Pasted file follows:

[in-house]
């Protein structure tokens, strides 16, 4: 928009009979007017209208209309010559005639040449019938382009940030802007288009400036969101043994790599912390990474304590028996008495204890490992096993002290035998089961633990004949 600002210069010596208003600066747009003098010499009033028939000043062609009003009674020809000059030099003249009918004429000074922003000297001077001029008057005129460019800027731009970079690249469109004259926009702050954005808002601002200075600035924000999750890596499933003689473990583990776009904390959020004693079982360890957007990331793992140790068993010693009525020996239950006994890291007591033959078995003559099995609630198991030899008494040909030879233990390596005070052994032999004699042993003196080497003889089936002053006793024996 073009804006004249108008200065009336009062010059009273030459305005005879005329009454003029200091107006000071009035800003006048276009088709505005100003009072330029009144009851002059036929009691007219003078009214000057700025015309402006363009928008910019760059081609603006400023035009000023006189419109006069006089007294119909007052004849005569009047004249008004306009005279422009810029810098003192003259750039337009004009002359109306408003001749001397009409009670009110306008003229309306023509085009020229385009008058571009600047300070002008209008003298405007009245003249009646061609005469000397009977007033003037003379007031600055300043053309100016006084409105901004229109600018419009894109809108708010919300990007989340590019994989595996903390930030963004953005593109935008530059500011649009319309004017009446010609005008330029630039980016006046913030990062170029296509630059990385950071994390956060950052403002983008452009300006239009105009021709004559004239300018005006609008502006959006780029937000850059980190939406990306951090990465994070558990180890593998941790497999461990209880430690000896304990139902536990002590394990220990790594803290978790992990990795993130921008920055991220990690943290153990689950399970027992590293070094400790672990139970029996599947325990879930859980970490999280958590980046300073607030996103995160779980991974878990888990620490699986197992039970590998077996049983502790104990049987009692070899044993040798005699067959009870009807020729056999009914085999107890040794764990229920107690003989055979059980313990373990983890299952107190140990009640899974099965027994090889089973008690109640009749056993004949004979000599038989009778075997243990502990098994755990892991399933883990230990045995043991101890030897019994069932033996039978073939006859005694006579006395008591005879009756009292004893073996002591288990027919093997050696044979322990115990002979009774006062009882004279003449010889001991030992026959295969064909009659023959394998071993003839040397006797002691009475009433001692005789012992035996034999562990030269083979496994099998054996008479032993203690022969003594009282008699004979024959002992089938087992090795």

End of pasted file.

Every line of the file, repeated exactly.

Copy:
[in-house]
């Protein structure tokens, strides 16, 4: 928009009979007017209208209309010559005639040449019938382009940030802007288009400036969101043994790599912390990474304590028996008495204890490992096993002290035998089961633990004949 600002210069010596208003600066747009003098010499009033028939000043062609009003009674020809000059030099003249009918004429000074922003000297001077001029008057005129460019800027731009970079690249469109004259926009702050954005808002601002200075600035924000999750890596499933003689473990583990776009904390959020004693079982360890957007990331793992140790068993010693009525020996239950006994890291007591033959078995003559099995609630198991030899008494040909030879233990390596005070052994032999004699042993003196080497003889089936002053006793024996 073009804006004249108008200065009336009062010059009273030459305005005879005329009454003029200091107006000071009035800003006048276009088709505005100003009072330029009144009851002059036929009691007219003078009214000057700025015309402006363009928008910019760059081609603006400023035009000023006189419109006069006089007294119909007052004849005569009047004249008004306009005279422009810029810098003192003259750039337009004009002359109306408003001749001397009409009670009110306008003229309306023509085009020229385009008058571009600047300070002008209008003298405007009245003249009646061609005469000397009977007033003037003379007031600055300043053309100016006084409105901004229109600018419009894109809108708010919300990007989340590019994989595996903390930030963004953005593109935008530059500011649009319309004017009446010609005008330029630039980016006046913030990062170029296509630059990385950071994390956060950052403002983008452009300006239009105009021709004559004239300018005006609008502006959006780029937000850059980190939406990306951090990465994070558990180890593998941790497999461990209880430690000896304990139902536990002590394990220990790594803290978790992990990795993130921008920055991220990690943290153990689950399970027992590293070094400790672990139970029996599947325990879930859980970490999280958590980046300073607030996103995160779980991974878990888990620490699986197992039970590998077996049983502790104990049987009692070899044993040798005699067959009870009807020729056999009914085999107890040794764990229920107690003989055979059980313990373990983890299952107190140990009640899974099965027994090889089973008690109640009749056993004949004979000599038989009778075997243990502990098994755990892991399933883990230990045995043991101890030897019994069932033996039978073939006859005694006579006395008591005879009756009292004893073996002591288990027919093997050696044979322990115990002979009774006062009882004279003449010889001991030992026959295969064909009659023959394998071993003839040397006797002691009475009433001692005789012992035996034999562990030269083979496994099998054996008479032993203690022969003594009282008699004979024959002992089938087992090795």